raising the educational level of the population.
Literacies: Your research has looked at policy in intent,
in practice and in experience. What have you observed about how the intent
of policy affects how learners' experience programs?
Veeman: If there is no stigma attached to attending adult
education and adults have the resources to do so, it is easier for them to
participate. I really found little difference between Canada and Sweden in
the reasons why adults chose to go back to school or the reasons why they
had not succeeded in school as youth. There was a big difference in the childcare
available and there was no volunteer tutoring in Sweden. The dropout rates
and the experience in the classroom did not vary between the two countries.
There was a big difference for English-as-a-second-language
learners' in that, although they had less likelihood of ever having seen
or heard Swedish before coming to the country, they could have Swedish-for-immigrants
language training until they could pass a national exam (three levels)
so the exit was competency-based rather than time-limited as it is in Canada.
Literacies: What have you noticed about how policy affects
practitioners' experience of work in adult basic education?
Veeman: In Sweden, instructors in adult education programs
are unionized municipal workers. The program administrators faced a lot of
stress during the adult education initiative because they had to develop
new initiatives annually over the five years. Most adult education teachers
had come from the K-12 system and so were professionally trained. In rural
areas, the issue of finding qualified staff and meeting the needs of students
sometimes had to be met by borrowing teachers from the school system, or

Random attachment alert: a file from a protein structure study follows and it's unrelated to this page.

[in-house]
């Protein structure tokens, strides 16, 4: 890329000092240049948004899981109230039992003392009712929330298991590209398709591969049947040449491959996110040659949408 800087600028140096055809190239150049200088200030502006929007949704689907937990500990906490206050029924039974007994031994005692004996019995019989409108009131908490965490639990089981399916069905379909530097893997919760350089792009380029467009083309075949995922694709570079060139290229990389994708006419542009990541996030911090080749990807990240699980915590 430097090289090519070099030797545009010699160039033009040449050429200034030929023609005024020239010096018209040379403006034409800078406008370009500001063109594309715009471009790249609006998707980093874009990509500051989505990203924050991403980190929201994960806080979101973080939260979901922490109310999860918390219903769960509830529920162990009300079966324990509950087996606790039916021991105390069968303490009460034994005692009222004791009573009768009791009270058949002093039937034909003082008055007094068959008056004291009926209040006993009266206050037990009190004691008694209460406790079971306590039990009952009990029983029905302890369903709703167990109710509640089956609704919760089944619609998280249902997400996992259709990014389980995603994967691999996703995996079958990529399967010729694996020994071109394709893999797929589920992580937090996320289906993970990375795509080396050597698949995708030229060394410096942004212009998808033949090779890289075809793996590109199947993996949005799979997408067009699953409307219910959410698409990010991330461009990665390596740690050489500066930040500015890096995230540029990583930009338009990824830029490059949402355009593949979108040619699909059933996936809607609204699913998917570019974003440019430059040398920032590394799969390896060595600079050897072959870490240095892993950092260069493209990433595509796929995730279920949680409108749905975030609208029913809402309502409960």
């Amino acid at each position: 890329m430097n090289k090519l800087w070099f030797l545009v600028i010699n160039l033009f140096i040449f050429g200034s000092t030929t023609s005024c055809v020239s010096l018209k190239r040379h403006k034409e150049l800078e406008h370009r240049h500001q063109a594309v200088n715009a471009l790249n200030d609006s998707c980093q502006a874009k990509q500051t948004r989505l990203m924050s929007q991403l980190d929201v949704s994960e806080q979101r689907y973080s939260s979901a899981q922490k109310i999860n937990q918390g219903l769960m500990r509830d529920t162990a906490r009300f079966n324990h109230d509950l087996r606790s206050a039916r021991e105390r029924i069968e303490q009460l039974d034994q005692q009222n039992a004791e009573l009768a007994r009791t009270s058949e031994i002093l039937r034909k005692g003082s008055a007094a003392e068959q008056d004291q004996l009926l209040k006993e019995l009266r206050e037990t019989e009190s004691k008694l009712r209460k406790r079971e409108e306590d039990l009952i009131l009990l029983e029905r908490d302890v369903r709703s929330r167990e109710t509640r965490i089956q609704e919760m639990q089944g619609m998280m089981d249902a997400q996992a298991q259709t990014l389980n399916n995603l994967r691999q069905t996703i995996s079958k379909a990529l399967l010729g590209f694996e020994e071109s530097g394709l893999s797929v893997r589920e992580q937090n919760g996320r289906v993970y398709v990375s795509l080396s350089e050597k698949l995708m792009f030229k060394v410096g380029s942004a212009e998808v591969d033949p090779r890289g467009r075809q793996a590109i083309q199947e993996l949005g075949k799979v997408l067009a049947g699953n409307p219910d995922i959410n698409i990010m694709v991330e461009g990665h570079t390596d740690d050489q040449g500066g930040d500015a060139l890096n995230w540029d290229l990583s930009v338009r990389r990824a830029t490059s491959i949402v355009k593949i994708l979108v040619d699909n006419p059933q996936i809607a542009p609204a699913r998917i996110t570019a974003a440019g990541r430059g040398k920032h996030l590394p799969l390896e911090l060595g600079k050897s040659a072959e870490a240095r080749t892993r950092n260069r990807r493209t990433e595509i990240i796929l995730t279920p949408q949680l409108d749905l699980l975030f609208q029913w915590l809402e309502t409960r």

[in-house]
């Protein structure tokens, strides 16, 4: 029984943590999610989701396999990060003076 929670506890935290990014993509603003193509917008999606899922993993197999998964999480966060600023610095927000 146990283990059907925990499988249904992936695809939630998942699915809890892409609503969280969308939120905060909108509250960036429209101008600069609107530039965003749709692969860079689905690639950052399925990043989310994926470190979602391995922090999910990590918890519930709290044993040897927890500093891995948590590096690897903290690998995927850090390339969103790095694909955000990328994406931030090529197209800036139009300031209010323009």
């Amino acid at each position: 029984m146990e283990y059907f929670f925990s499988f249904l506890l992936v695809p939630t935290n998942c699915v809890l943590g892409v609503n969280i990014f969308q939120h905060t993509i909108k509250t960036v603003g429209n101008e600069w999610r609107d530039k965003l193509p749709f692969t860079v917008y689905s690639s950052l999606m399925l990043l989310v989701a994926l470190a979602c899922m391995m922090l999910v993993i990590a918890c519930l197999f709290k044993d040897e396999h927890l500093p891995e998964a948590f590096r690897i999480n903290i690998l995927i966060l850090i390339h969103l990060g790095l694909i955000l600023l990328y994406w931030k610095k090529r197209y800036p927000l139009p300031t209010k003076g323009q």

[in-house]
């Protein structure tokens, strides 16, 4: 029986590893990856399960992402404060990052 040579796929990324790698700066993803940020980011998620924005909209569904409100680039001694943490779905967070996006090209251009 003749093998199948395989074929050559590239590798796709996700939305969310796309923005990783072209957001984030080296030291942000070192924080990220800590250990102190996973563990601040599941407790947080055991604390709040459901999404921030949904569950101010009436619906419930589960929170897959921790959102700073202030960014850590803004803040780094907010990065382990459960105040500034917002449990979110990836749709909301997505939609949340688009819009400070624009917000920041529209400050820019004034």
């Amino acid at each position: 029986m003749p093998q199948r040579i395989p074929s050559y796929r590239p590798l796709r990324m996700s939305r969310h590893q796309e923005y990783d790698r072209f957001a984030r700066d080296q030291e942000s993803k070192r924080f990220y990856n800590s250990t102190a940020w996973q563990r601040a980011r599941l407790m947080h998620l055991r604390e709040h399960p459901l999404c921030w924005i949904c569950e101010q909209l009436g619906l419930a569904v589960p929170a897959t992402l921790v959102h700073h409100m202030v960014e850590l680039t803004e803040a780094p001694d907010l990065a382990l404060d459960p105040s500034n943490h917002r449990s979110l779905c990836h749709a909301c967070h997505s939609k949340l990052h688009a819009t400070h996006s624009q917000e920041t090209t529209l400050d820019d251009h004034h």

incorporating adults into classes for youth.
Literacies: What did you learn about how policy affects
the design of programs?
Veeman: The municipal adult education program from 1967-1997
was like a regular school program but for adults. This program still exists
in most of the municipalities. The Adult Education Initiative resulted in
more diversity so that some more concentrated programs were offered, specialized
courses in personal care or horticulture for example. As well, the residential
folk high schools that provided much greater counselling and support could
get funding to provide education for adults.
The AEI led to greater decentralization,
so program design could be more reflective of local conditions and economic
needs. Programs also depended on the qualifications and interest of local
Literacies: Now that the Swedish part of the study is
finished, what are the next steps for this project?
Veeman: We are extending the research to Canada. Right now
we are looking at the realities, the policies and experiences-how policy
is being played out in the various provinces. I spent a week in Toronto in
February and I will be in Nova Scotia in April to talk to literacy learners' and practitioners. Keith Walker will be spending six months in British Columbia
and Angela Ward will go to Yellowknife. This data will give the research
more of a pan-Canadian focus. We are presenting our findings in an effort
to try to engage the literacy community. We would like to encourage people
to think about what can happen in Canada, what from Sweden is relevant here.
For more information about this research,
go to www.usask.ca/education/alcs